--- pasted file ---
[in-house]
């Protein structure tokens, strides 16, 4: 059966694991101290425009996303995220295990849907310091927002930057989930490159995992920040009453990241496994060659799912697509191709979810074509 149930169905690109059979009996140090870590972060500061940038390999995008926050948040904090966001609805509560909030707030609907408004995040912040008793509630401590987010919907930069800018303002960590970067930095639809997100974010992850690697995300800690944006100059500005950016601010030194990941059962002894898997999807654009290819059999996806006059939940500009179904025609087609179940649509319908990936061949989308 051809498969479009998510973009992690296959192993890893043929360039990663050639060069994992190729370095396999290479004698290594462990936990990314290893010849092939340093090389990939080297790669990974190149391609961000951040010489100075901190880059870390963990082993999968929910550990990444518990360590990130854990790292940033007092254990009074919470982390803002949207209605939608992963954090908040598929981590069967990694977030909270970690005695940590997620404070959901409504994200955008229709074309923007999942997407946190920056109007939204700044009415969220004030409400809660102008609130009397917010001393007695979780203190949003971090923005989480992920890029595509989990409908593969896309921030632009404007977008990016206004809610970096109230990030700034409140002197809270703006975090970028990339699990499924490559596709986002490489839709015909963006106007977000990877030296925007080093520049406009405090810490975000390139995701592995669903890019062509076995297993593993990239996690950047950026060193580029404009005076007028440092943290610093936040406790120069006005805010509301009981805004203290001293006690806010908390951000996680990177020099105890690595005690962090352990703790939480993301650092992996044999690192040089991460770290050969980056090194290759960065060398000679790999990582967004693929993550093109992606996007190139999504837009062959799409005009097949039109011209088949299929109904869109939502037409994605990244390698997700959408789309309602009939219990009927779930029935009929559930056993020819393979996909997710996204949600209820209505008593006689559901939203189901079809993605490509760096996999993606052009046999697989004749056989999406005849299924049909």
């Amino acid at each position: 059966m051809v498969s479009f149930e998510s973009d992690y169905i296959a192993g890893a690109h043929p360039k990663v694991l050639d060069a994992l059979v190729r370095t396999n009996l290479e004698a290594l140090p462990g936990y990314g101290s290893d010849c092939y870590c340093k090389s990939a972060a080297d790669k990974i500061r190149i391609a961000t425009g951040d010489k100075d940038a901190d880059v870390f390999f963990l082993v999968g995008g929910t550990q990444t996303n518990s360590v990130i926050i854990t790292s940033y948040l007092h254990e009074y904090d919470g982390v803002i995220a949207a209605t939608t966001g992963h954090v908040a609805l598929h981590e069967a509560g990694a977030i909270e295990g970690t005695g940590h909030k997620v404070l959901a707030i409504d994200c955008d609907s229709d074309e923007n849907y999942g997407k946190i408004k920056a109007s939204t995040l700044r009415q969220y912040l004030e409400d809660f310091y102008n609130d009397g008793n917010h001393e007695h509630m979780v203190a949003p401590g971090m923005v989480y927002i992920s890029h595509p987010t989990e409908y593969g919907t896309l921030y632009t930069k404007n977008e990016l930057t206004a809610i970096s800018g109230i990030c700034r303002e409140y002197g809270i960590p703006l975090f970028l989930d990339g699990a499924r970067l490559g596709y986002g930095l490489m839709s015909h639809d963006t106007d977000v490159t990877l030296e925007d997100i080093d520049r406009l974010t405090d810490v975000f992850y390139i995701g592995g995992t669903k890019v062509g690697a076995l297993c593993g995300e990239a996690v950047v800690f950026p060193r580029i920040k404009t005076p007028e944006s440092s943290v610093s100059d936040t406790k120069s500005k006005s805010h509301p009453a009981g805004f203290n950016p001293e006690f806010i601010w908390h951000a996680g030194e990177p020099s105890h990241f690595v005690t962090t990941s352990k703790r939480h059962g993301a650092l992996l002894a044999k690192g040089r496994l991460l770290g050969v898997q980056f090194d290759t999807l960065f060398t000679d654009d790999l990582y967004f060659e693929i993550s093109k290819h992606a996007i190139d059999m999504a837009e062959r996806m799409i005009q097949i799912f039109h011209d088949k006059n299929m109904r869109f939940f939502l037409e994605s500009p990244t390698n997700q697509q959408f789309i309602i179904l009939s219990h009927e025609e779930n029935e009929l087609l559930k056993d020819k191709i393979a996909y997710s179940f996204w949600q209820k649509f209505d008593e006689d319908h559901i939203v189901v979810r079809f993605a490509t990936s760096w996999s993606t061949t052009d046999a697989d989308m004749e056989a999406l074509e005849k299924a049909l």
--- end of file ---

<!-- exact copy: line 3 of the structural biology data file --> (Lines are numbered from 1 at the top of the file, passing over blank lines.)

């Amino acid at each position: 059966m051809v498969s479009f149930e998510s973009d992690y169905i296959a192993g890893a690109h043929p360039k990663v694991l050639d060069a994992l059979v190729r370095t396999n009996l290479e004698a290594l140090p462990g936990y990314g101290s290893d010849c092939y870590c340093k090389s990939a972060a080297d790669k990974i500061r190149i391609a961000t425009g951040d010489k100075d940038a901190d880059v870390f390999f963990l082993v999968g995008g929910t550990q990444t996303n518990s360590v990130i926050i854990t790292s940033y948040l007092h254990e009074y904090d919470g982390v803002i995220a949207a209605t939608t966001g992963h954090v908040a609805l598929h981590e069967a509560g990694a977030i909270e295990g970690t005695g940590h909030k997620v404070l959901a707030i409504d994200c955008d609907s229709d074309e923007n849907y999942g997407k946190i408004k920056a109007s939204t995040l700044r009415q969220y912040l004030e409400d809660f310091y102008n609130d009397g008793n917010h001393e007695h509630m979780v203190a949003p401590g971090m923005v989480y927002i992920s890029h595509p987010t989990e409908y593969g919907t896309l921030y632009t930069k404007n977008e990016l930057t206004a809610i970096s800018g109230i990030c700034r303002e409140y002197g809270i960590p703006l975090f970028l989930d990339g699990a499924r970067l490559g596709y986002g930095l490489m839709s015909h639809d963006t106007d977000v490159t990877l030296e925007d997100i080093d520049r406009l974010t405090d810490v975000f992850y390139i995701g592995g995992t669903k890019v062509g690697a076995l297993c593993g995300e990239a996690v950047v800690f950026p060193r580029i920040k404009t005076p007028e944006s440092s943290v610093s100059d936040t406790k120069s500005k006005s805010h509301p009453a009981g805004f203290n950016p001293e006690f806010i601010w908390h951000a996680g030194e990177p020099s105890h990241f690595v005690t962090t990941s352990k703790r939480h059962g993301a650092l992996l002894a044999k690192g040089r496994l991460l770290g050969v898997q980056f090194d290759t999807l960065f060398t000679d654009d790999l990582y967004f060659e693929i993550s093109k290819h992606a996007i190139d059999m999504a837009e062959r996806m799409i005009q097949i799912f039109h011209d088949k006059n299929m109904r869109f939940f939502l037409e994605s500009p990244t390698n997700q697509q959408f789309i309602i179904l009939s219990h009927e025609e779930n029935e009929l087609l559930k056993d020819k191709i393979a996909y997710s179940f996204w949600q209820k649509f209505d008593e006689d319908h559901i939203v189901v979810r079809f993605a490509t990936s760096w996999s993606t061949t052009d046999a697989d989308m004749e056989a999406l074509e005849k299924a049909l």